Monday, January 5, 2009

Snackmasters Turkey Jerky - Range Grown Original

Snackmasters Turkey Jerky - Range Grown OriginalSnackmasters is a brand of jerky that operates out of Ceres, CA in the heart of the San Joaquin Valley. It got it's start in 1982, not making beef jerky, but turkey jerky. The company claims to be the first ever commercial producer of turkey jerky. Since then they've added beef jerky to their line up, and have slowly built a cult following in central and northern California.

The company claims to use no preservatives and no artificial ingredients in any of their products. This particular line of jerky dubbed "Range Grown" represents turkey and beef raised without growth hormones, antibiotics or animal proteins, and fed a diet free of pesticides and herbicides. They also offer a line of regular jerky, in which the animals were presumably fed these deadly chemicals .

I haven't been able to find Snackmasters here in southern California, though the company's website does show retailers down in this area. It's just not available in the major grocery outlets. It was a client of mine who discovered my interest in jerky, and presented me with a couple packages of Snackmasters as a gift.


Range grown solid turkey breast meat, worcestershire sauce, soy sauce, liquid smoke, honey, vinegar, black pepper, spices.


The tastes I pick up from the surface of these pieces is a light soy sauce flavor, a slight sweet flavor, and faint smoky flavor. In the chewing, I pick up a heavier smoky flavor, some of the worcestershire sauce, some salty flavor, and some black pepper flavor.

The first thoughts that come to mind is the worcestershire sauce seems to play heavy role in the overall taste of this jerky. In fact, I'll go ahead and peg that as the dominant flavor of this variety. This jerky has a moderate flavor intensity; it provides a decent amount of flavor throughout the chew, though the surface flavors are on the light side.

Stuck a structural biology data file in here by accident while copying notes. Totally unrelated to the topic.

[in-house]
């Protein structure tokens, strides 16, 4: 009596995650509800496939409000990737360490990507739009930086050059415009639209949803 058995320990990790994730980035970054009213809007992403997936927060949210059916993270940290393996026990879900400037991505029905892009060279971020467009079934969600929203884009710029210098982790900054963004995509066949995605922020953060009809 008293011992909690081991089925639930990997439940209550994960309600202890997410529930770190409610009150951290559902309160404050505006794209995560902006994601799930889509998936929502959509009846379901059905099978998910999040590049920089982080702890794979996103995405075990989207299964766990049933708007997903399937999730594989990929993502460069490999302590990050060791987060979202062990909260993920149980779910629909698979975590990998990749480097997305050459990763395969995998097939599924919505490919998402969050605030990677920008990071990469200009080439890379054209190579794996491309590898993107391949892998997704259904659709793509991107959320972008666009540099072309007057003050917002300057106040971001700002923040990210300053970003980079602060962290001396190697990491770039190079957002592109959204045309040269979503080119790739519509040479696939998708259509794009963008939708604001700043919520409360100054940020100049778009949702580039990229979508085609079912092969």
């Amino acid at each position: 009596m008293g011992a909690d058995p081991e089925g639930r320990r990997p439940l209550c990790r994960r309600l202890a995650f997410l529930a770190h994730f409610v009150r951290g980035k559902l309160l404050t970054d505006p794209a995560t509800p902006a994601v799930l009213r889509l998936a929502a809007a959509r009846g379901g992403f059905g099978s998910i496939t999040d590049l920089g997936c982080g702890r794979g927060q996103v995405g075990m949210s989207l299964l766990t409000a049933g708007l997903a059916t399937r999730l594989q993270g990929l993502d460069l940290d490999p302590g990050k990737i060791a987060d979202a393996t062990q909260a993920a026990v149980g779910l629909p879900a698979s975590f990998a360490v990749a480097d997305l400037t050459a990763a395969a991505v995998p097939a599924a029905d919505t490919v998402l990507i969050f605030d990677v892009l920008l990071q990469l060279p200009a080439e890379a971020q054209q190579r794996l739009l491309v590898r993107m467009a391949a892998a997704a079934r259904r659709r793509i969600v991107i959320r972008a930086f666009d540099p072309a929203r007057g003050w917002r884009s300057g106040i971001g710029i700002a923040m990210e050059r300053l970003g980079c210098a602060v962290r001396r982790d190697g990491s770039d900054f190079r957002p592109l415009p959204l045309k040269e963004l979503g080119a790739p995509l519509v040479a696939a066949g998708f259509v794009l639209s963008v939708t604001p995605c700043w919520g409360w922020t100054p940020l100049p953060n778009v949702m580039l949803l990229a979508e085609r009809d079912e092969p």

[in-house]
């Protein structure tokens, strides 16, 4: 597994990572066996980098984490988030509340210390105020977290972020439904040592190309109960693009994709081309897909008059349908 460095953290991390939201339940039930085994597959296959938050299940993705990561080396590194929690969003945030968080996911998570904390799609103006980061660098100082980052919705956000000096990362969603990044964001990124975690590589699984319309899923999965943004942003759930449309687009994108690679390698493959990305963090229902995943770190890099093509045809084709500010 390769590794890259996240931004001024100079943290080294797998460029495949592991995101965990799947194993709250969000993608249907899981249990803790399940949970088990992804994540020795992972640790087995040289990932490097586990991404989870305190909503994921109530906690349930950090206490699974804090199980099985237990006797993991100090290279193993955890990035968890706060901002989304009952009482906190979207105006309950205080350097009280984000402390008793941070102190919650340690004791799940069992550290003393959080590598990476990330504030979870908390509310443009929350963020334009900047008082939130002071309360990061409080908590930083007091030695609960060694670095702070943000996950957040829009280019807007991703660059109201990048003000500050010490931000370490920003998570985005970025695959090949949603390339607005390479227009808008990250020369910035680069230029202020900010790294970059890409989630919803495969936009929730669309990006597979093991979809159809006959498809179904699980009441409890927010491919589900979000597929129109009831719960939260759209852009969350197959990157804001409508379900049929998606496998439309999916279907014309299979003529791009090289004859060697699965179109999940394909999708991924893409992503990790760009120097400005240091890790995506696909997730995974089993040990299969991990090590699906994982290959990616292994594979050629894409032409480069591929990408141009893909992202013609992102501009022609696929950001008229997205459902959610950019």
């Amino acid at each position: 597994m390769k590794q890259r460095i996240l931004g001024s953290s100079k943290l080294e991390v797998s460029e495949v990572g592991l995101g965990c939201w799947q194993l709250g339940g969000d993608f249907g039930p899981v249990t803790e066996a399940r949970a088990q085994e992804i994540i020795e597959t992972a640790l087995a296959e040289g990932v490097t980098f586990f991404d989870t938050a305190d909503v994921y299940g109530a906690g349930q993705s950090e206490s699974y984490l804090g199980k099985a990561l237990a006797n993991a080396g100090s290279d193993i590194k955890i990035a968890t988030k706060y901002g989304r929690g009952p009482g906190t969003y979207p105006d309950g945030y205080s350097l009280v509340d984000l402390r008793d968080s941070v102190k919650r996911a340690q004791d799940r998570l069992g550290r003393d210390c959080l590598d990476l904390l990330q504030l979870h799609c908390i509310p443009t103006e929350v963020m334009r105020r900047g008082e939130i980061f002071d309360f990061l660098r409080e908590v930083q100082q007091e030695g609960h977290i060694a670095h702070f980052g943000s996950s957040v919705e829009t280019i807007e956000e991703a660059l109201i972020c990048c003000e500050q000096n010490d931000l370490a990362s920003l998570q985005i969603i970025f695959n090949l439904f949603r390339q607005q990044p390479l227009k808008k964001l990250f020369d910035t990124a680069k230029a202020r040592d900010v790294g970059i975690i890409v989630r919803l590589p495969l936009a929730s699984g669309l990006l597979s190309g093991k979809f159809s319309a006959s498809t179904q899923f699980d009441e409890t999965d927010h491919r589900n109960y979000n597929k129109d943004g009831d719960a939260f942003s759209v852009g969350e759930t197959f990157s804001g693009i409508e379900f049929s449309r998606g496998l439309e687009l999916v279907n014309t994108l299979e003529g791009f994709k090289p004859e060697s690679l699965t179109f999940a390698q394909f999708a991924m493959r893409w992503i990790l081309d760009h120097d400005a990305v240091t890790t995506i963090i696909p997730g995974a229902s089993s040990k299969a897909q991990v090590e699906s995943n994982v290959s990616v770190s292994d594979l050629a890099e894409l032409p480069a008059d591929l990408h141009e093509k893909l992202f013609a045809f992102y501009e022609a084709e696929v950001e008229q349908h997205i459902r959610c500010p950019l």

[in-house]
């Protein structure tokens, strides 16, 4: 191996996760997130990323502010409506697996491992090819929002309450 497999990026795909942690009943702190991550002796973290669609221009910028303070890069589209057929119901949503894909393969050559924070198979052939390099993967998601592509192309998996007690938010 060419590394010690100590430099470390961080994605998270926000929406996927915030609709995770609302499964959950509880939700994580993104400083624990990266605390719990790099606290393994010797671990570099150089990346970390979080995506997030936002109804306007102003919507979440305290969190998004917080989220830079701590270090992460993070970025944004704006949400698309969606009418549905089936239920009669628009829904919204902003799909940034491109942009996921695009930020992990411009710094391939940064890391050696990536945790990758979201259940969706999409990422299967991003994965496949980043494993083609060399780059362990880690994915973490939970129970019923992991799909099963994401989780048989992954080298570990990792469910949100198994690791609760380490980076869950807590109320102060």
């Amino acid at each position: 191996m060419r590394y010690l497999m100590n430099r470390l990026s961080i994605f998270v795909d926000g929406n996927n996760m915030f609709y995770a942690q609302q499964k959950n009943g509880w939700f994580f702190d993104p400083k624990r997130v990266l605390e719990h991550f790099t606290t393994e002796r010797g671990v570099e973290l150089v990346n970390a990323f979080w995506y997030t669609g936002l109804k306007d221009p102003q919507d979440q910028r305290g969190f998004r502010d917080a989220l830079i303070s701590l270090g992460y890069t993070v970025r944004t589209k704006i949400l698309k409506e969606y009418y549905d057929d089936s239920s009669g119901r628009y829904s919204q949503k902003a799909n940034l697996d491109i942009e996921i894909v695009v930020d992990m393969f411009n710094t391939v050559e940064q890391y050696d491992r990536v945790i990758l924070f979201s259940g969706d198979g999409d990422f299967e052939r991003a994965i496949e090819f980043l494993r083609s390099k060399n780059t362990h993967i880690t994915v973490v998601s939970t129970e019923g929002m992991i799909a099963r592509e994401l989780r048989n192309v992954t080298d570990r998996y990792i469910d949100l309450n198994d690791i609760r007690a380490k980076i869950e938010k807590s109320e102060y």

I don't really pick up any of the natural turkey flavors. I mean going through the first piece, I actually forgot I was eating turkey. I tried to focus in on the meat flavors in the subsequent pieces, but I just couldn't find anything that tasted like turkey.

The level of salt intensity seems moderate.

I'd say the second-most dominant flavor of this jerky is the black pepper. I don't really taste much of it on an individual piece basis. But after having eaten several pieces, it's flavor comes on in moderate strength. If you just evaluate this jerky's taste on a single piece, I'd probably give the smoky flavor as the second-most dominant taste.

And so I'll just go on and say the smoky flavor is the third-most dominant flavor of this jerky.

The soy sauce only seems apparent as a slight surface flavor. It's probably there in the chew, except the worcestershire sauce seems to overpower it.

Overall, it's a good tasting jerky, mostly represented by the worcestershire sauce, but seemingly without any natural meat flavors.

Meat Consistency

These appear to be slices of whole meat, sliced in medium thickness, and in small to medium sized pieces.